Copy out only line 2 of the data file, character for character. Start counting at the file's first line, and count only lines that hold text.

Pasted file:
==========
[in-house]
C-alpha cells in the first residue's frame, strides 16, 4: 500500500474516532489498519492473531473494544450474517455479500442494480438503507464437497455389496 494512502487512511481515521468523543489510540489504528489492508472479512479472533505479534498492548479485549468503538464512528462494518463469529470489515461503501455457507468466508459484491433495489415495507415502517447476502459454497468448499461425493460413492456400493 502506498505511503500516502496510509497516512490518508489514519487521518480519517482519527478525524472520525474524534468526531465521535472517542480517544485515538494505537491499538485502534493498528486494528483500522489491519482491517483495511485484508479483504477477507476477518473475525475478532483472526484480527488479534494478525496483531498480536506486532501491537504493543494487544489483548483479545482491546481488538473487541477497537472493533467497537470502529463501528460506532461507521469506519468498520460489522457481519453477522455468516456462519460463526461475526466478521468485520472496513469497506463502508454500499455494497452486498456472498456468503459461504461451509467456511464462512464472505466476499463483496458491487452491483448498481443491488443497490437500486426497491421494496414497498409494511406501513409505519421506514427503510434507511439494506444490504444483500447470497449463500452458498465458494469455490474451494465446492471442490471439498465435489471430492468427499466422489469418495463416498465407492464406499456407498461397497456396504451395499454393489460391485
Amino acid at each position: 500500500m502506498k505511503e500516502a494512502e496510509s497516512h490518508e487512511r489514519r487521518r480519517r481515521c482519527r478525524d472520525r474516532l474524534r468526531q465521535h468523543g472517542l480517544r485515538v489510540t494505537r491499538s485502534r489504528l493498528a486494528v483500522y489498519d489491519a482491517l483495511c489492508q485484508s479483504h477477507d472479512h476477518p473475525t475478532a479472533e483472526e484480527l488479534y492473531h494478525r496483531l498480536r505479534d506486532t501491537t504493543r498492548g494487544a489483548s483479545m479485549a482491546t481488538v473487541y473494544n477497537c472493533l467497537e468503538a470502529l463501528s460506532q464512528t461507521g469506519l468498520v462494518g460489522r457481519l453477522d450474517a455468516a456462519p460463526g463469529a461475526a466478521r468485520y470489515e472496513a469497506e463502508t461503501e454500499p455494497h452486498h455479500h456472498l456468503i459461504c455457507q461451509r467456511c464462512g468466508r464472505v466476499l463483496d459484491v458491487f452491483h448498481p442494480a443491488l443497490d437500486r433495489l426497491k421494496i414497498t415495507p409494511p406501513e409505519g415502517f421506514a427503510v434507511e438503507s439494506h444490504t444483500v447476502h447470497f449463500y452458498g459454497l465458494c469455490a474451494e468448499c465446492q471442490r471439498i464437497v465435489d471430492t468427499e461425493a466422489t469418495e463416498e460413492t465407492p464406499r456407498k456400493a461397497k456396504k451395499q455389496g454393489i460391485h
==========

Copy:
C-alpha cells in the first residue's frame, strides 16, 4: 500500500474516532489498519492473531473494544450474517455479500442494480438503507464437497455389496 494512502487512511481515521468523543489510540489504528489492508472479512479472533505479534498492548479485549468503538464512528462494518463469529470489515461503501455457507468466508459484491433495489415495507415502517447476502459454497468448499461425493460413492456400493 502506498505511503500516502496510509497516512490518508489514519487521518480519517482519527478525524472520525474524534468526531465521535472517542480517544485515538494505537491499538485502534493498528486494528483500522489491519482491517483495511485484508479483504477477507476477518473475525475478532483472526484480527488479534494478525496483531498480536506486532501491537504493543494487544489483548483479545482491546481488538473487541477497537472493533467497537470502529463501528460506532461507521469506519468498520460489522457481519453477522455468516456462519460463526461475526466478521468485520472496513469497506463502508454500499455494497452486498456472498456468503459461504461451509467456511464462512464472505466476499463483496458491487452491483448498481443491488443497490437500486426497491421494496414497498409494511406501513409505519421506514427503510434507511439494506444490504444483500447470497449463500452458498465458494469455490474451494465446492471442490471439498465435489471430492468427499466422489469418495463416498465407492464406499456407498461397497456396504451395499454393489460391485